[paludis-user] Paludis/transaction merging

Rich Freeman r-paludis at thefreemanclan.net
Wed May 2 14:57:30 UTC 2012

On Wed, May 2, 2012 at 4:49 AM, denisgolovan <denisgolovan at yandex.ru> wrote:
>> > However, by the time somebody implements all of this, it might make
>> > more sense to just target btrfs instead. Just create a snapshot of
>> > root before doing a merge, or merge into a new snapshot.
>> >
> Do you mean it is possible to mount this snapshot in a chroot, install/update/revdep and merge changes back?

There are a couple of ways of doing this:

1.  Keep a snapshot as a backup, so you work in your live filesystem,
and potentially break it, but you can easily switch back to the
snapshot if you need to.

2.  Use the snapshot to stage the changes.  Then to actually use the
changes you'd have to pivot to the new root - which usually requires a

So #1 forces you to reboot if something goes wrong, and #2 forces you
to reboot if everything goes right.  #1 is probably more suited to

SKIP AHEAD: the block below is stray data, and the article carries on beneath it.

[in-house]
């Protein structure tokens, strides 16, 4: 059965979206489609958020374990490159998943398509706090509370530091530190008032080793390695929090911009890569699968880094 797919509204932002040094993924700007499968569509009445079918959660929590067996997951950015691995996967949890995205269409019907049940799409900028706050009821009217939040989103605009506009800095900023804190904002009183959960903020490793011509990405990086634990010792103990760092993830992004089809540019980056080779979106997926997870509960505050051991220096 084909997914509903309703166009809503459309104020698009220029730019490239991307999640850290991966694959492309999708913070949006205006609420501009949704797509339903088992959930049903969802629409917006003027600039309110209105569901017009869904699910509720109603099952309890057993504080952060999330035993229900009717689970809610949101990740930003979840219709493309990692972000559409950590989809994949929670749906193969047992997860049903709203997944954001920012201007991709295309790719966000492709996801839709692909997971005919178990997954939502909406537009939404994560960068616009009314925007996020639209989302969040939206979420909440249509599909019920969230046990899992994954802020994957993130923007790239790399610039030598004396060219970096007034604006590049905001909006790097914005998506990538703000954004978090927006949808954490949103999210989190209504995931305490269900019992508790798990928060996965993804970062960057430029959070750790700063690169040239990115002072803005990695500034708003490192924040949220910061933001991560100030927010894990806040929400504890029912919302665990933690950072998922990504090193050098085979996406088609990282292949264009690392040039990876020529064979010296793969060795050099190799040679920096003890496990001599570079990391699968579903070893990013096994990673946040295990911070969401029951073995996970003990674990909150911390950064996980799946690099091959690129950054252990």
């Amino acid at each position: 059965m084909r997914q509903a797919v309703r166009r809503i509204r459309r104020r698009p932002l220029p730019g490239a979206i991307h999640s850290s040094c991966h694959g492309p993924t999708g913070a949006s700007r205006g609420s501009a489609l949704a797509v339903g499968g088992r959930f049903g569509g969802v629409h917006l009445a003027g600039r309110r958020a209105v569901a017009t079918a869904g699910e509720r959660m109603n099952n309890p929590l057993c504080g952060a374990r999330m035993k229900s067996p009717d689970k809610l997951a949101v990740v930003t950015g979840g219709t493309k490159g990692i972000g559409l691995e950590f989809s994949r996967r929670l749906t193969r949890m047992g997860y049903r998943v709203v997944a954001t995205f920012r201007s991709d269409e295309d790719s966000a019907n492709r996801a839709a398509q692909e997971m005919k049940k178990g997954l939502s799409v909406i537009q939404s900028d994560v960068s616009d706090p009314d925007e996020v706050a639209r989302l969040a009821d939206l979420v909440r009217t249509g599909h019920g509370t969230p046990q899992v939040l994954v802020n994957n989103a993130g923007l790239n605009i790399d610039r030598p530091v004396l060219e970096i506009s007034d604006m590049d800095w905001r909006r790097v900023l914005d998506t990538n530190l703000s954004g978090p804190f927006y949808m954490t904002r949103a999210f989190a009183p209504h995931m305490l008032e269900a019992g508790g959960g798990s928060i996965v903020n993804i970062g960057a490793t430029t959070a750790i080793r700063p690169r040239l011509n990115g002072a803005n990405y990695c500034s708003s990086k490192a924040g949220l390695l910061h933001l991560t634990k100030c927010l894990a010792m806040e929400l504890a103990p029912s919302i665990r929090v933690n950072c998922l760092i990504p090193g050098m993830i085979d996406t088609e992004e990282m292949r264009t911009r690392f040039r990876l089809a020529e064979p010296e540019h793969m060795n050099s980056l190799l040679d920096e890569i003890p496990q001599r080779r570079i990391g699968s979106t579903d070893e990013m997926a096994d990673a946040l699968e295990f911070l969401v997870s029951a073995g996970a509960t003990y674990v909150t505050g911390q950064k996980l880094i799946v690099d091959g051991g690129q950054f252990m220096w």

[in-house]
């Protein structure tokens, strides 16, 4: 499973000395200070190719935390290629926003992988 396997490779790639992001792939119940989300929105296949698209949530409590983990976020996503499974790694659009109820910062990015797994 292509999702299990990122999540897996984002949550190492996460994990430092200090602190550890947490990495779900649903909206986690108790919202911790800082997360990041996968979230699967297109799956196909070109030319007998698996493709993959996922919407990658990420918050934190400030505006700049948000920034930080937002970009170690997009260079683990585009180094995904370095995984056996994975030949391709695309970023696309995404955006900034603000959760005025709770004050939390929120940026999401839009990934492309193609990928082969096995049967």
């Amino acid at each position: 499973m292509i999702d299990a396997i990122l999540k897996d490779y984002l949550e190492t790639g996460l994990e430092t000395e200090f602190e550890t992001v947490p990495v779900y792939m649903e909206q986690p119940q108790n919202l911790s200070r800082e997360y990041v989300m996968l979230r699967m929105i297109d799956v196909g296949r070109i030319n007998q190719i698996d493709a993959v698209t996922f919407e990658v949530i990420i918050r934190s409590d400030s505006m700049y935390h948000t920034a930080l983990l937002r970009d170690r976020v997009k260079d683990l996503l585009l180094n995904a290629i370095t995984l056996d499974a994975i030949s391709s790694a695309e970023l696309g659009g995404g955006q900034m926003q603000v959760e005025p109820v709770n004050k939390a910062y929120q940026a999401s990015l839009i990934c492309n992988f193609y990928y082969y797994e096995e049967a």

more casual/desktop uses, and #2 is probably more suited to more
server-like setups.

The issue with either is changes happening to the system beyond the
PM-related changes, such as to files in /home, /var, etc.  Those
changes get lost when you switch your root (either if something goes
wrong, or right, again depending on which method you employ).  The
only way to get around this easily is to have separate snapshots on
things that you actually change, like /usr, /var/lib, and so on.  For
/usr that probably is easy to do, for things like /etc it is probably
manageable, and for all the junk that goes under /var it could get
tricky since that is a mix of stuff that changes more and less

There are probably more sophisticated solutions, like namespaces/etc,
that can be used to give different processes different views of the
filesystem (see some of the stuff systemd is doing with this, like
private /tmp, read-only paths, and so on).  All of these solutions
suffer from the need to enumerate what should and shouldn't persist a

In the end probably the easiest thing to do is to use snapshots as a
low-downtime fallback solution, and use a chroot and binary packages
to handle testing.

If you have to restore from the snapshot but don't want to lose data,
you could chroot to the snapshot, quickpkg your old configuration, and
then restore it to your production root.

I suspect there are some potentially clever solutions out there which
utilize some of the newer features between LXC, namespaces, and COW
filesystems.  We're both hinting at some of them, and I suspect there
are some more elegant solutions still waiting to be discovered.


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